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A simple AC-driven RLC series circuit has equivalent impedance $$Z = R + i\left( \omega L - \frac{1}{\omega C} \right),$$ where $R$ is the resitance, $L$ is the inductance, $C$ is the capacitance, and $\omega$ is the driving frequency.

Now consider connecting an infinite ladder of such circuits to form a transmission line, which has characteristic impedance $$Z = \sqrt{\frac{\omega L + iR}{\omega C + i G}},$$ where $\omega$ is again the driving frequency, $R$ and $L$ are now the resistance and inductance per unit length along each conductor, $C$ is the capacitance per unit length between the two conductors, and $G$ is the conductance per unit length of the dielectric separating the two conductors.

In the simple circuit, energy loss comes from resistive heating from current passing through the resistor $R$. An ideal lossless circuit has $R = 0$, so the impedance is pure imaginary.

In the transmission line, losses come from resistive heating across the resistor as well as dielectric loss from current leaking across the dielectric that separates the two conductors. So an ideal lossless circuit has $R = G = 0$, and the characteristic impedance is pure real (and also independent of the driving frequency).

This is a little counterintuitive to me. In a simple RLC circuit, the lossy elements contribute to the real part of the impedance, and the lossless version has pure imaginary impedance. But in a transmission line, it's the opposite: the lossy components contribute to the imaginary part of the impedance, and the lossless version has pure real impedance. Why the opposite behavior between the two cases?

I know that ultimately, the answer is just "A single RLC circuit and an infinite ladder of RLC circuits are two very different circuit topologies, so the math just works out differently." But is there a more physically intuitive way to understand this difference?

In particular, what is the characteristic impedance $Z_n$ of a long but finite ladder of n lossless LC circuits? Is it pure imaginary, as in the $n = 1$ case, or pure real, as in the $n = \infty$ case, or does it have both nonzero real and complex parts? (I know that the answer will depend on the boundary condition at the far end of the line, but I assume that the asymptotic behavior for large $n$ will be independent of the boundary condition.) My guess is that as $n$ increases, the modulus $|Z_n|$ interpolates between $\omega L - 1/(\omega C)$ and $\sqrt{L/C}$, and the argument $\arg(Z_n)$ decreases monotonically from $\pm\pi/2$ to 0.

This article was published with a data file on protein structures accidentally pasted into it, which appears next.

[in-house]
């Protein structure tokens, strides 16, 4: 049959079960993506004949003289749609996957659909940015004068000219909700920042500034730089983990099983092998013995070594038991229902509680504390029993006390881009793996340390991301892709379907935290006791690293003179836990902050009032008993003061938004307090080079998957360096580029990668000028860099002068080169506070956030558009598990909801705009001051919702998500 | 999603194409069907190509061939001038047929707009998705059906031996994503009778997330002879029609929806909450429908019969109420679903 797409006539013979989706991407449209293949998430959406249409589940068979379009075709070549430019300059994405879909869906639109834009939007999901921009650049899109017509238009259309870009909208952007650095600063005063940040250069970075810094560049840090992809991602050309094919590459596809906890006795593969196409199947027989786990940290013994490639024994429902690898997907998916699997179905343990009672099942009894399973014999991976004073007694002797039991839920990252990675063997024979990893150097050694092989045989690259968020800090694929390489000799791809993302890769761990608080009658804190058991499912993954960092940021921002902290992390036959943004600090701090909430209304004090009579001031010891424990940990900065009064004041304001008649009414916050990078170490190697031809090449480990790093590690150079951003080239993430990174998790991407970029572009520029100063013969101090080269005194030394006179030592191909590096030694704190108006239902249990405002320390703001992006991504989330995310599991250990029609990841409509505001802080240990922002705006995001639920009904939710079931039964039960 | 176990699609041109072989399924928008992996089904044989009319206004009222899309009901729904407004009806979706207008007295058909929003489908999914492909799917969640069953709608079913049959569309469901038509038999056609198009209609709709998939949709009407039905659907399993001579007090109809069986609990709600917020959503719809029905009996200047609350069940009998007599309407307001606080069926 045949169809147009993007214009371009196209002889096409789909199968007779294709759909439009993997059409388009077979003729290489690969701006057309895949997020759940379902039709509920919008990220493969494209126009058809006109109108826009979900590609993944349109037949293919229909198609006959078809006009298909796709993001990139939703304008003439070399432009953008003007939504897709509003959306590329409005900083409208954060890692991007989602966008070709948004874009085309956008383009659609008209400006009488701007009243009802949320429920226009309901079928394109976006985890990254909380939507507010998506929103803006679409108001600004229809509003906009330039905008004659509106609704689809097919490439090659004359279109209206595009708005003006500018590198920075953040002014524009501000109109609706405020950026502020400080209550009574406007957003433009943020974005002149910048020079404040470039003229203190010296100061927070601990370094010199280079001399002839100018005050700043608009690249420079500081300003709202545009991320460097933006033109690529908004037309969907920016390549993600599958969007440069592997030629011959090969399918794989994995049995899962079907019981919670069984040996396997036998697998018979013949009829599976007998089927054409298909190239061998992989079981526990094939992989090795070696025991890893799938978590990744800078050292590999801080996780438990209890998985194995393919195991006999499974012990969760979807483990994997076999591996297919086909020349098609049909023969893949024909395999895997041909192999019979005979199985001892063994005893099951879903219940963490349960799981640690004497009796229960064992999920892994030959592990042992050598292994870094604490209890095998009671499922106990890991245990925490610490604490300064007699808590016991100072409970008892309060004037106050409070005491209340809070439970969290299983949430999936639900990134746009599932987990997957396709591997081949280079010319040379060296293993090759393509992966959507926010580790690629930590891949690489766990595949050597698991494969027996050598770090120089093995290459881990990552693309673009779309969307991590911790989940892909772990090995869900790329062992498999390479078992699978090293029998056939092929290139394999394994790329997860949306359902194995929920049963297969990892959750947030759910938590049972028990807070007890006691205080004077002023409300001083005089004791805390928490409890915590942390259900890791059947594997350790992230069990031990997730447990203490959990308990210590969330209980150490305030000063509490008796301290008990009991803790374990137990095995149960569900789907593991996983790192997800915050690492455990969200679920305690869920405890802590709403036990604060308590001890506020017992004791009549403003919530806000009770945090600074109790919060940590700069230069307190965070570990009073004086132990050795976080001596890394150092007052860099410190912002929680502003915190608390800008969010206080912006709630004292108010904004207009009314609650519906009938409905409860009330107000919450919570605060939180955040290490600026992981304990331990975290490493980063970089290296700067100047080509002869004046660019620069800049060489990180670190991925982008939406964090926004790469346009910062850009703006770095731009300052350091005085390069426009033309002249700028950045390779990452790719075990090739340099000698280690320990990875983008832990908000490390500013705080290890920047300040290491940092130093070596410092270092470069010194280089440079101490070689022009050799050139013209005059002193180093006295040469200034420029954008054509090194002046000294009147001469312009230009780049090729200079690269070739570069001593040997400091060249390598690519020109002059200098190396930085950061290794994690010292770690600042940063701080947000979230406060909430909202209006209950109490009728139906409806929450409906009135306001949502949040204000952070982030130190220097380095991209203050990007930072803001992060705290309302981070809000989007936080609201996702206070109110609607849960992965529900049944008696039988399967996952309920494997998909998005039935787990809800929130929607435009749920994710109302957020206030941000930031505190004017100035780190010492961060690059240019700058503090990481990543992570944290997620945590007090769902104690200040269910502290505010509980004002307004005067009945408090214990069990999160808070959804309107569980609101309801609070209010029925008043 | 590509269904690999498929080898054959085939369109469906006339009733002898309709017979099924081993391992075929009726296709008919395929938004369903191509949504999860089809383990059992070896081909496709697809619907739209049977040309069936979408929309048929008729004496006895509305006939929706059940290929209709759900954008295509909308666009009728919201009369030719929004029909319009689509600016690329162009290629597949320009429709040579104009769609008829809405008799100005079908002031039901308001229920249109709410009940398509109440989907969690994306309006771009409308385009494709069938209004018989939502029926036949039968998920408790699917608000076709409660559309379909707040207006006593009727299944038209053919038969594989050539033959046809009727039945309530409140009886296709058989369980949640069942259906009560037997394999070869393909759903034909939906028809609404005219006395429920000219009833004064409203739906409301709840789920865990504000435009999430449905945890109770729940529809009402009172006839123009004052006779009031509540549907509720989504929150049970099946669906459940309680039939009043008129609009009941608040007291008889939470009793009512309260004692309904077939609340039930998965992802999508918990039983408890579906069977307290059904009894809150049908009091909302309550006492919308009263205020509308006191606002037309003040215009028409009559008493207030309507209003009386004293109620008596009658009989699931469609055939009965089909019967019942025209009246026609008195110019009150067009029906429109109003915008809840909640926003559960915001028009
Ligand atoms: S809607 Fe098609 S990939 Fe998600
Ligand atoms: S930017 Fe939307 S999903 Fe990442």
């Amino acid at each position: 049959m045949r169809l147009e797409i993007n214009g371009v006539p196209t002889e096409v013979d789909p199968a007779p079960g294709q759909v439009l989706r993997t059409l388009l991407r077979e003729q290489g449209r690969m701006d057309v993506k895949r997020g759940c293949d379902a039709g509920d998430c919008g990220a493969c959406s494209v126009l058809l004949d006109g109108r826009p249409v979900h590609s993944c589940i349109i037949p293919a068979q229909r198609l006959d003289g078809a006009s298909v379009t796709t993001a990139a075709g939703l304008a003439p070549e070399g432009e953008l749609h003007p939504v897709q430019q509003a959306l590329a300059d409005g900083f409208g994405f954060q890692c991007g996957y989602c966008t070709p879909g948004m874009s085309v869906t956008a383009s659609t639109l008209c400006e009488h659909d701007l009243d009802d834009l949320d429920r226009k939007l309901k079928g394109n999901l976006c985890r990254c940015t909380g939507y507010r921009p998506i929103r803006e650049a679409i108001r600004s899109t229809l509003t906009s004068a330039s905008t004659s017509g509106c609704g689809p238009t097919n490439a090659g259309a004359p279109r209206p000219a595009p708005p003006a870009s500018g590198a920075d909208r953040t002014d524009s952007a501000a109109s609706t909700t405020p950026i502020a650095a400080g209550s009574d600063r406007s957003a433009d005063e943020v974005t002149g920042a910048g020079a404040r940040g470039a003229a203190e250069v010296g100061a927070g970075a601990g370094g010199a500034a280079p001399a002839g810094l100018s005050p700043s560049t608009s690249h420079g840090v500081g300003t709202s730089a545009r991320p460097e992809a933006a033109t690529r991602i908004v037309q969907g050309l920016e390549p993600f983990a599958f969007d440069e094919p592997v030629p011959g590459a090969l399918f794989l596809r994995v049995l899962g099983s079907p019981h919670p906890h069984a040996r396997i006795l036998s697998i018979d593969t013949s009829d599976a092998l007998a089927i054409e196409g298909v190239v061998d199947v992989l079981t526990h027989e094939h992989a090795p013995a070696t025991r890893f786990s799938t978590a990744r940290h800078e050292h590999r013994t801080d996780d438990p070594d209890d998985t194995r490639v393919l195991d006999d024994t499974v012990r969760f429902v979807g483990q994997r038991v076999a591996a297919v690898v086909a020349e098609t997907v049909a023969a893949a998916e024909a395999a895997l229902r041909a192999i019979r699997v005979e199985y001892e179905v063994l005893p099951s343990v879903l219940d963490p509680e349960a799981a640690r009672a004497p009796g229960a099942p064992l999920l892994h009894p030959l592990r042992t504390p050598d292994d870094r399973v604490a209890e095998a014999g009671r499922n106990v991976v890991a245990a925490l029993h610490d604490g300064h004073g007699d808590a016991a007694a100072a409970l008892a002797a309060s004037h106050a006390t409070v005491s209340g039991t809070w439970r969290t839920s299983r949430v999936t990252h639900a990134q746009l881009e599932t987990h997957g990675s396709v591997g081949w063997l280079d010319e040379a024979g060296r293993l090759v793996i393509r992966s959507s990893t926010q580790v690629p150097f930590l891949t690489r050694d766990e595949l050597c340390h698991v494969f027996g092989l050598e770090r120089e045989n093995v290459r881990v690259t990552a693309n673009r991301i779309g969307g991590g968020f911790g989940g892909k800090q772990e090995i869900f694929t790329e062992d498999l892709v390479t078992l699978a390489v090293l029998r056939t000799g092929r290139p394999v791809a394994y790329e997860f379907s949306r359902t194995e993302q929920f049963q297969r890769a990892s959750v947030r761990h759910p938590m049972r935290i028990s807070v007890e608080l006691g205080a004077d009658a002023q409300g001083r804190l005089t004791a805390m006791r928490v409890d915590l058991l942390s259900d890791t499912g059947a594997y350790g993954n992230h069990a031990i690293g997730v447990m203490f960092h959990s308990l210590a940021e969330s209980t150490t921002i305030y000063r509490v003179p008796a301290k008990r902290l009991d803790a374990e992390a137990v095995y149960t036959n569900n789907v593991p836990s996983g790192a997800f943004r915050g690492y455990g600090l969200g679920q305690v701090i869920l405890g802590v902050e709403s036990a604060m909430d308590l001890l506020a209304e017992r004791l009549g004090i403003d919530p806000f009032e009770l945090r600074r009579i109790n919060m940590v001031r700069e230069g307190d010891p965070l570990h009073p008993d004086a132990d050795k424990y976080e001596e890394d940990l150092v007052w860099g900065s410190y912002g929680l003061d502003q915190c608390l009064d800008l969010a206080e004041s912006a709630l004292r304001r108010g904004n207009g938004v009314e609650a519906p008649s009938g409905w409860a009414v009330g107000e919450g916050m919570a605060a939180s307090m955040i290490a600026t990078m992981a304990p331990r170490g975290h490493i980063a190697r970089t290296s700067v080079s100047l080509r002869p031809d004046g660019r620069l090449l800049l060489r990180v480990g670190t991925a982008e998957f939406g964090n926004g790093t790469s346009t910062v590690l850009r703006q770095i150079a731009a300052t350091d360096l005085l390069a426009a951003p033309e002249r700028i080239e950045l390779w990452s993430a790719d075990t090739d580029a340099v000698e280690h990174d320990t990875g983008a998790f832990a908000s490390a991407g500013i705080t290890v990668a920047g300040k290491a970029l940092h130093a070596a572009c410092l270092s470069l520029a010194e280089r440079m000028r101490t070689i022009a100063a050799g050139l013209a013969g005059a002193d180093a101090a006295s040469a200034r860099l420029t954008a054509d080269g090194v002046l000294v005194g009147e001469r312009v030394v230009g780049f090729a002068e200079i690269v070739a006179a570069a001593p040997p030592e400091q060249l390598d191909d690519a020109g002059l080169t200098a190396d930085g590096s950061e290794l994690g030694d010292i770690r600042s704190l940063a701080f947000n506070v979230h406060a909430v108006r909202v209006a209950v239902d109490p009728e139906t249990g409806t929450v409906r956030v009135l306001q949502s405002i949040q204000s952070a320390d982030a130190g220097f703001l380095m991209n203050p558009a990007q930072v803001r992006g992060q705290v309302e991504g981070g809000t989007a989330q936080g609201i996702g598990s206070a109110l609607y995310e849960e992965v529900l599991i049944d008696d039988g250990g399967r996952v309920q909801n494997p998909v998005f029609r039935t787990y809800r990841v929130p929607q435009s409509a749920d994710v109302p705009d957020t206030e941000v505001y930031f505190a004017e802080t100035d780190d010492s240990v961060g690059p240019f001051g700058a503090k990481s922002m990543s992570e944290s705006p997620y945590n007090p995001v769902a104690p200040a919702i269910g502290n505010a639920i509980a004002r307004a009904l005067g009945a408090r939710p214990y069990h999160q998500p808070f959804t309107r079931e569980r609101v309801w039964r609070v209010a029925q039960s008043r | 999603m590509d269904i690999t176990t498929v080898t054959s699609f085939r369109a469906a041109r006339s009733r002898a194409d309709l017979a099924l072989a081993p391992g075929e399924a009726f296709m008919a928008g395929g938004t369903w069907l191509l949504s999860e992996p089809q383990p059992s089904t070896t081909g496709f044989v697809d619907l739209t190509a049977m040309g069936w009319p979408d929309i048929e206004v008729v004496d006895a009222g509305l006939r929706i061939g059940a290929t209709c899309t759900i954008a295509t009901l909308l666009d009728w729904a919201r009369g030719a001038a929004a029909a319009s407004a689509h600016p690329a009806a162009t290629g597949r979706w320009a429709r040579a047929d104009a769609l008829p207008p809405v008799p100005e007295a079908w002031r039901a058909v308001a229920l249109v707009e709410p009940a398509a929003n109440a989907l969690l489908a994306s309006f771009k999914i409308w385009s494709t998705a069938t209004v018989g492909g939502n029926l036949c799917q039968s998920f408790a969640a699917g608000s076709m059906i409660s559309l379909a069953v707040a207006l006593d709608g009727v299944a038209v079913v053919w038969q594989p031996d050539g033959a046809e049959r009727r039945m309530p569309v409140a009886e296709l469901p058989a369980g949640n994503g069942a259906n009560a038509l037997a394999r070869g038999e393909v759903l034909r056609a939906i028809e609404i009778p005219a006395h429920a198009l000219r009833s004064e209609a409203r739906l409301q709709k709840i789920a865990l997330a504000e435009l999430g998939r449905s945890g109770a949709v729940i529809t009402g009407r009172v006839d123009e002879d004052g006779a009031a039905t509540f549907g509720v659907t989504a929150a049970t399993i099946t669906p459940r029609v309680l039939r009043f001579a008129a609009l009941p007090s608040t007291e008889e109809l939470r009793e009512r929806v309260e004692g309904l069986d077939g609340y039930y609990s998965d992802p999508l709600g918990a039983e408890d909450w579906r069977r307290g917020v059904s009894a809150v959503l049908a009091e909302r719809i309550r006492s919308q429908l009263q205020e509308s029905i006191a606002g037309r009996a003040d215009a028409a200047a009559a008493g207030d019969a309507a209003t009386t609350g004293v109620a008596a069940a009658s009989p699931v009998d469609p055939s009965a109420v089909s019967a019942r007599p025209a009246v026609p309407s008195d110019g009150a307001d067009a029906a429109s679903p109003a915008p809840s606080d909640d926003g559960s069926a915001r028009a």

(Final question: in the equation for the transmission line impedance, which branch of the complex square root function do we choose?)

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Even in its crudest discrete approximation a transmission line is not a series LC resonator, it is more akin to an LC voltage divider whose output terminals are on the capacitor. Now if you place a series resistor with L and parallel conductance with C, and the "output" hangs off the cap, you have the crudest approximation to a lossy transmission line. It will be less crude approximation as you add repeatedly more sections to it. But even a single section will have input impedance that is not the sum of a resistive part depending only on R or G or the reactive part depending on only L and C see below ($p=i\omega$) $$Z_1=R_0+pL_0+\frac{1}{1+pG_0C_0}$$ Now when you add another section you will have the resistive values mixing with the reactive ones. $$Z_2=R_0+pL_0+\frac{Z_1}{Z_1(pC_0+G_0)+1}$$

There is no unique characteristic impedance associated with lumped element circuits in general. If you make a finite periodic ladder out of ideal inductors and capacitors it will form a reactive 2-port whose $2 \times 2$ impedance matrix has no real part, ie., purely imaginary. As you increase the number of elements the impedance matrix converges to the impedance matrix of the transmission line and, notably, the image impedance will approach the characteristic impedance of the transmission line.

As regards the wave impedance, you select the branch of the square root that gives a positive real part because a transmission line is passive.

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I found the answer to my concrete question in section 11.9 of https://www.ece.rutgers.edu/~orfanidi/ewa/ch11.pdf, which calculates the equivalent impedance of a finite stretch of lossless transmission line of length $d$: enter image description here